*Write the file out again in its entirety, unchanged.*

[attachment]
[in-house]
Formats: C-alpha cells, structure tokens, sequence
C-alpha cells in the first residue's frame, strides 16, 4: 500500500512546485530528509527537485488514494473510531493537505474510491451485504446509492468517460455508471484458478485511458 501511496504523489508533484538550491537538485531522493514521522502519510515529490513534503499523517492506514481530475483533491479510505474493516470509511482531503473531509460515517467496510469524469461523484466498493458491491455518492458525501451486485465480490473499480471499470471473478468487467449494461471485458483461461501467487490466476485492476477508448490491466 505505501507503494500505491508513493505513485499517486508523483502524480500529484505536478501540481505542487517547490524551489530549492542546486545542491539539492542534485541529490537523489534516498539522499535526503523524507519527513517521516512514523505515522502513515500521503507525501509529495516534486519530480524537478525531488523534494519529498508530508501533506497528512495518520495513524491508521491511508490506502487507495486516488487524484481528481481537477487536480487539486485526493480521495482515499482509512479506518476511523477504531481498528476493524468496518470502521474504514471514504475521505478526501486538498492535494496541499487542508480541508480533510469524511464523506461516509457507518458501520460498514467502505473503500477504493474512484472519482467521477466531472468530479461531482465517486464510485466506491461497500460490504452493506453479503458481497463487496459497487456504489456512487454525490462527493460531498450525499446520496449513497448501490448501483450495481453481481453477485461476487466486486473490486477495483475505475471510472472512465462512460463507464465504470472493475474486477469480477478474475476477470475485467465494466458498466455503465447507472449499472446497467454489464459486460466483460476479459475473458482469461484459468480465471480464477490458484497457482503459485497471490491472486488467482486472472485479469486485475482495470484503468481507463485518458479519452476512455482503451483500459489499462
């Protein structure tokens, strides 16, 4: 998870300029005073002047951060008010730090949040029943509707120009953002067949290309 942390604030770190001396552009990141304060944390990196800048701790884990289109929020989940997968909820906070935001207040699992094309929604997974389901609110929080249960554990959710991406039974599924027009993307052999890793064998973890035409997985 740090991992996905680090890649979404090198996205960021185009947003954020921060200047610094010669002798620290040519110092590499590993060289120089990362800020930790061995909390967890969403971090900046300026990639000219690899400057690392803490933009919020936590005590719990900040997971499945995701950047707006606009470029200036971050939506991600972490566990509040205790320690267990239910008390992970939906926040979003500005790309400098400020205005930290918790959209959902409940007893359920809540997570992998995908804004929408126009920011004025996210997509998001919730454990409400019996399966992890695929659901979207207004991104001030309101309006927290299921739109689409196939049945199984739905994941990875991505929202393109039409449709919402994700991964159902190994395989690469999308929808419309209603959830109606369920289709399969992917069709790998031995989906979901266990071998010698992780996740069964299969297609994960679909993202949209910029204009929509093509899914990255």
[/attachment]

[in-house]
Formats: C-alpha cells, structure tokens, sequence
C-alpha cells in the first residue's frame, strides 16, 4: 500500500512546485530528509527537485488514494473510531493537505474510491451485504446509492468517460455508471484458478485511458 501511496504523489508533484538550491537538485531522493514521522502519510515529490513534503499523517492506514481530475483533491479510505474493516470509511482531503473531509460515517467496510469524469461523484466498493458491491455518492458525501451486485465480490473499480471499470471473478468487467449494461471485458483461461501467487490466476485492476477508448490491466 505505501507503494500505491508513493505513485499517486508523483502524480500529484505536478501540481505542487517547490524551489530549492542546486545542491539539492542534485541529490537523489534516498539522499535526503523524507519527513517521516512514523505515522502513515500521503507525501509529495516534486519530480524537478525531488523534494519529498508530508501533506497528512495518520495513524491508521491511508490506502487507495486516488487524484481528481481537477487536480487539486485526493480521495482515499482509512479506518476511523477504531481498528476493524468496518470502521474504514471514504475521505478526501486538498492535494496541499487542508480541508480533510469524511464523506461516509457507518458501520460498514467502505473503500477504493474512484472519482467521477466531472468530479461531482465517486464510485466506491461497500460490504452493506453479503458481497463487496459497487456504489456512487454525490462527493460531498450525499446520496449513497448501490448501483450495481453481481453477485461476487466486486473490486477495483475505475471510472472512465462512460463507464465504470472493475474486477469480477478474475476477470475485467465494466458498466455503465447507472449499472446497467454489464459486460466483460476479459475473458482469461484459468480465471480464477490458484497457482503459485497471490491472486488467482486472472485479469486485475482495470484503468481507463485518458479519452476512455482503451483500459489499462
């Protein structure tokens, strides 16, 4: 998870300029005073002047951060008010730090949040029943509707120009953002067949290309 942390604030770190001396552009990141304060944390990196800048701790884990289109929020989940997968909820906070935001207040699992094309929604997974389901609110929080249960554990959710991406039974599924027009993307052999890793064998973890035409997985 740090991992996905680090890649979404090198996205960021185009947003954020921060200047610094010669002798620290040519110092590499590993060289120089990362800020930790061995909390967890969403971090900046300026990639000219690899400057690392803490933009919020936590005590719990900040997971499945995701950047707006606009470029200036971050939506991600972490566990509040205790320690267990239910008390992970939906926040979003500005790309400098400020205005930290918790959209959902409940007893359920809540997570992998995908804004929408126009920011004025996210997509998001919730454990409400019996399966992890695929659901979207207004991104001030309101309006927290299921739109689409196939049945199984739905994941990875991505929202393109039409449709919402994700991964159902190994395989690469999308929808419309209603959830109606369920289709399969992917069709790998031995989906979901266990071998010698992780996740069964299969297609994960679909993202949209910029204009929509093509899914990255």